Mets outfielder Michael Cuddyer has already made a pair of mistakes in left field and he’s only four innings into the first game of the best-of-five NLDS against the Dodgers.

Leading off the second inning, Justin Turner sent a well-struck liner to Cuddyer which was quite catchable, but the ball clanked off of the veteran’s glove. Turner was credited with a double. Mets starter Jacob deGrom was able to work around the misplay, striking out Andre Ethier, A.J. Ellis, and Clayton Kershaw to close out the frame.

With two outs in the third inning, Corey Seager sent a fly ball down the left field line. Cuddyer took an inefficient route and the ball bounced about a foot inside the foul line, then into the stands, giving Seager a ground-rule double. To add insult to injury, Cuddyer ended up tumbling over the fence. deGrom, again, worked around Cuddyer’s mistake, striking out Adrian Gonzalez to end the inning.

Because he bats right-handed, Cuddyer got the start in left field over the left-handed-hitting rookie Michael Conforto against Kershaw, a southpaw. Conforto mustered only a .481 OPS against lefties this season compared to Cuddyer’s .698. Despite the batting disparity, one wonders how short a leash manager Terry Collins has on Cuddyer given his defense.

Mets take lead during NLDS Game 1 with Daniel Murphy’s solo homer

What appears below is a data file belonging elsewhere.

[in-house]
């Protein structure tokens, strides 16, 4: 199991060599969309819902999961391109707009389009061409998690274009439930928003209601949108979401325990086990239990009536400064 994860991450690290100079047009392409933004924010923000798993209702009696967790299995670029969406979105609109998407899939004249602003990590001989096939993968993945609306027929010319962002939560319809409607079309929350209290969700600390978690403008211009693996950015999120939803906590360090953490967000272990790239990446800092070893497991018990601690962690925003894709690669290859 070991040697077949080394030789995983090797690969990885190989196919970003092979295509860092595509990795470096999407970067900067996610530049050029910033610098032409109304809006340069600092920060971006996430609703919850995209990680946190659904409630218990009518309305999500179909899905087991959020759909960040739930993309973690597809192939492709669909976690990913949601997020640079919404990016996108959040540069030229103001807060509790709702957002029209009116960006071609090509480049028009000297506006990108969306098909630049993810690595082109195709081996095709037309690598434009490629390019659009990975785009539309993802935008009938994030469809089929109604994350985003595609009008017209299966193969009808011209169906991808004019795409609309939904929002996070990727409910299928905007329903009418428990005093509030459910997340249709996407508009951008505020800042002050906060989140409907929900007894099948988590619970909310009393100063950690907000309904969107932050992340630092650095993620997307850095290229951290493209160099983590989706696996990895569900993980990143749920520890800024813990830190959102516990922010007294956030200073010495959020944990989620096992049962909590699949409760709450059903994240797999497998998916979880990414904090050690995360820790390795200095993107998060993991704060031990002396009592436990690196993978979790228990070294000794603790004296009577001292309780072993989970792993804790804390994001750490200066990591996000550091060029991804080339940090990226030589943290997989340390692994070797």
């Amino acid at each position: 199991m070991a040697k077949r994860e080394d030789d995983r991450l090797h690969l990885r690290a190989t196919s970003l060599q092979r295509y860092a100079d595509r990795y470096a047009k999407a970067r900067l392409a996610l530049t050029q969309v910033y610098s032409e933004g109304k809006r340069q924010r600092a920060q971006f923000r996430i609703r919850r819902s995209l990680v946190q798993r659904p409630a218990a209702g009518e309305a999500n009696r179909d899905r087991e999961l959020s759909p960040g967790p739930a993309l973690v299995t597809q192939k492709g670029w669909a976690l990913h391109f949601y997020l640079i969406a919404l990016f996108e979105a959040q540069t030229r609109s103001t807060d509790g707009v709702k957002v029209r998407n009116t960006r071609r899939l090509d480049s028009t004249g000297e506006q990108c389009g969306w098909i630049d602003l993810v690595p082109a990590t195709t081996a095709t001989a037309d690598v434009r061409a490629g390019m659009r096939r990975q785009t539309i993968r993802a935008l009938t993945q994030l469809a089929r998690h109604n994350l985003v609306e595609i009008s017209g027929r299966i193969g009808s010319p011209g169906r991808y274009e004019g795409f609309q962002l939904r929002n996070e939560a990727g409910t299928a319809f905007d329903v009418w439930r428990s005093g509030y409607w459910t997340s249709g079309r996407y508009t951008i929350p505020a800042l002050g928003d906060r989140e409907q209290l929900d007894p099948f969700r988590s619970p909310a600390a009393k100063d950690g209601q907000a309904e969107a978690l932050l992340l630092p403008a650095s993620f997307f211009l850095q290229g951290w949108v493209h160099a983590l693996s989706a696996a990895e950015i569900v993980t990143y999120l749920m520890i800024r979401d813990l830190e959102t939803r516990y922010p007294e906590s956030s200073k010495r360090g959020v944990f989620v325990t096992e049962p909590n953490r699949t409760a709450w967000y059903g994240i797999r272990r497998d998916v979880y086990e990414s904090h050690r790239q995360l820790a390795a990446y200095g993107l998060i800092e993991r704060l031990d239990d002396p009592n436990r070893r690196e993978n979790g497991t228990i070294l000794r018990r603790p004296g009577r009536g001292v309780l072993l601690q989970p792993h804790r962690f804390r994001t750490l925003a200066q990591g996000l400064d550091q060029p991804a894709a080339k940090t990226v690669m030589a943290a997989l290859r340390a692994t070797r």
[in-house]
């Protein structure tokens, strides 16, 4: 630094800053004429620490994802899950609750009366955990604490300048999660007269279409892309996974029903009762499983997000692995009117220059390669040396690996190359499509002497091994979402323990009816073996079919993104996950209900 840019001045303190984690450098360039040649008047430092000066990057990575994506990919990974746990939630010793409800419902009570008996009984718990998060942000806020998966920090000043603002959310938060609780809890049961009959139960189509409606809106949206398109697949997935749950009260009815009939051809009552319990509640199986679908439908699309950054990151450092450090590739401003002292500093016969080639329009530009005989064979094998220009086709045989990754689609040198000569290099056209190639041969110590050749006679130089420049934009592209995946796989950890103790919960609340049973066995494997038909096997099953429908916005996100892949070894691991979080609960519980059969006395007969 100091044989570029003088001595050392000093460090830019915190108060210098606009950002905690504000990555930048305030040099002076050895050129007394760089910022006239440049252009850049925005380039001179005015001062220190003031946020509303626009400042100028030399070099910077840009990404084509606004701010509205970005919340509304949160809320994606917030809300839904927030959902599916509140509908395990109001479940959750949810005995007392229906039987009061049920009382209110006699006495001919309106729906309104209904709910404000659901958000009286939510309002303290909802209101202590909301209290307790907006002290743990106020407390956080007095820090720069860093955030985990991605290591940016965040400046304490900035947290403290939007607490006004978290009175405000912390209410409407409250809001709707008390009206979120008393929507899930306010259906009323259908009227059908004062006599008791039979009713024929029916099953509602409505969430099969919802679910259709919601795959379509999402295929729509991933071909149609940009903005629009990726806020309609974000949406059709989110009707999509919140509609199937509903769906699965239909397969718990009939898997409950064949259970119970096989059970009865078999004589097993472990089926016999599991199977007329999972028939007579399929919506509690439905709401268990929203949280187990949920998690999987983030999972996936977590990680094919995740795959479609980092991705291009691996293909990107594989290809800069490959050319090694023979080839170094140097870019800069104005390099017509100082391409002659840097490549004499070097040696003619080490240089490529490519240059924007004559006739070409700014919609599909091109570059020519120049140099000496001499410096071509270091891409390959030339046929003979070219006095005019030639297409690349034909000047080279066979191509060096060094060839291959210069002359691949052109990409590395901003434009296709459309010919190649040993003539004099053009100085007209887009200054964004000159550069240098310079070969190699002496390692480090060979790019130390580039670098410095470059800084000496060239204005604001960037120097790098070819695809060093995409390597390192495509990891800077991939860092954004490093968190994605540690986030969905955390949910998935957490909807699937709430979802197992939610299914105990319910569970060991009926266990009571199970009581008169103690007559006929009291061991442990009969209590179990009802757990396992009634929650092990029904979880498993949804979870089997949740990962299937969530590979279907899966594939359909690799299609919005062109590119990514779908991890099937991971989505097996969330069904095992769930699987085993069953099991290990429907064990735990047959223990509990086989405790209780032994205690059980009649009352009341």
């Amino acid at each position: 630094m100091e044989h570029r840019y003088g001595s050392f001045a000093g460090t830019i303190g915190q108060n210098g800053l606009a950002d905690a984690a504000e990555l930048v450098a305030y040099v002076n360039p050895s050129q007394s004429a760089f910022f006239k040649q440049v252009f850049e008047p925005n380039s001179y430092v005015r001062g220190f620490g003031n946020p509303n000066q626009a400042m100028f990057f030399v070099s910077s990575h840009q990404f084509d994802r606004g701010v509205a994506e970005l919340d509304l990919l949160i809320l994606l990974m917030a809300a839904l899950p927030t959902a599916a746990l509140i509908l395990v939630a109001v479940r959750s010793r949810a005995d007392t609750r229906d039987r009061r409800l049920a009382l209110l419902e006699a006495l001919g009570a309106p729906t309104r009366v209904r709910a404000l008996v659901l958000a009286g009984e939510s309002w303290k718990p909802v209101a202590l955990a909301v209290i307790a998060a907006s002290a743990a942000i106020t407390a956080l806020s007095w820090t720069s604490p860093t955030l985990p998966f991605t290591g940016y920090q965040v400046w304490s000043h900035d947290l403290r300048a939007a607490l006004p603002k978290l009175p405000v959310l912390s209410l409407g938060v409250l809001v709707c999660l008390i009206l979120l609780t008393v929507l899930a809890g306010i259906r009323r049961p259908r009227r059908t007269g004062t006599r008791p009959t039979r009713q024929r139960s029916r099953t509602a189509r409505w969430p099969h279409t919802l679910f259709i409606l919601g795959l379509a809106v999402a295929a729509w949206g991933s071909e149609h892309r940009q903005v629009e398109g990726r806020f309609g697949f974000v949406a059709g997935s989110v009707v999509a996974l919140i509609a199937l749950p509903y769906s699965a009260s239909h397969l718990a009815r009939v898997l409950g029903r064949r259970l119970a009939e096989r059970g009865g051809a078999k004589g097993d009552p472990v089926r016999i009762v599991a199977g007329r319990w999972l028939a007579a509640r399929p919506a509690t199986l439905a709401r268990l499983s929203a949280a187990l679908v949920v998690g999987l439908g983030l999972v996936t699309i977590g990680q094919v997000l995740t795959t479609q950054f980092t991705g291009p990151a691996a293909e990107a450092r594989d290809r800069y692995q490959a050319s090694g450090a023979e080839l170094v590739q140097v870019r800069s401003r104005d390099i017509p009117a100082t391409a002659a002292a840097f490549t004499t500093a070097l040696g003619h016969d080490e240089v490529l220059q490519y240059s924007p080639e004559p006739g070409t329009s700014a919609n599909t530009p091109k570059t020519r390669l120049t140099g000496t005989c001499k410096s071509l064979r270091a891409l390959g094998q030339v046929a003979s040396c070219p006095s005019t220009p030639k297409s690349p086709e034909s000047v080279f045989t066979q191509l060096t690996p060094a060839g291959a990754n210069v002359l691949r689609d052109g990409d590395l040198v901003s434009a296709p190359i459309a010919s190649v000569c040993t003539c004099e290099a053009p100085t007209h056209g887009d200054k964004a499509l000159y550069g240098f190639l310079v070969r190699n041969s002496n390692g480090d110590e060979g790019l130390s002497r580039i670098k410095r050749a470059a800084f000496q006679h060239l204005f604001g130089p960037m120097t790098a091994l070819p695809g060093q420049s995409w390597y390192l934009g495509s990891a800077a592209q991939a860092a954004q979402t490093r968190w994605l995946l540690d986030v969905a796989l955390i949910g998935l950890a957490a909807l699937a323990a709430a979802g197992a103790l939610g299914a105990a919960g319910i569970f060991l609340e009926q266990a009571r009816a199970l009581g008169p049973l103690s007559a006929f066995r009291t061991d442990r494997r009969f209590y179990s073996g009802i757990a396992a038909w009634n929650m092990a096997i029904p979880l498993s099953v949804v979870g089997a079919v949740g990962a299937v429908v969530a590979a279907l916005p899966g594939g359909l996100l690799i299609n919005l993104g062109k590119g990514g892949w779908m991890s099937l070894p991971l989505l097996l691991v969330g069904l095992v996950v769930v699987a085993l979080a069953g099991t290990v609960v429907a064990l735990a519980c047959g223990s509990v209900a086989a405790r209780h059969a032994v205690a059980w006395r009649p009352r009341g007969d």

Daniel Murphy
AP Photo/Kathy Kmonicek
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Mets second baseman Daniel Murphy broke a scoreless tie in the fourth inning, belting a solo home run to right field at Dodger Stadium off of starter Clayton Kershaw. Kershaw threw a 2-0, 94 MPH fastball and Murphy didn’t miss it.

Both teams’ starters are pitching quite well overall. Kershaw has allowed the one run on three hits and a walk with six strikeouts. Jacob deGrom started off the game with six consecutive strikeouts and has struck out seven total while blanking the Dodgers on three hits and a walk in three innings.

Kershaw doesn’t have the most impressive post-season track record, owning a career 5.12 ERA across eight starts and three relief appearances spanning 51 innings. Aside from the homer, the lefty appears to be putting that notion aside.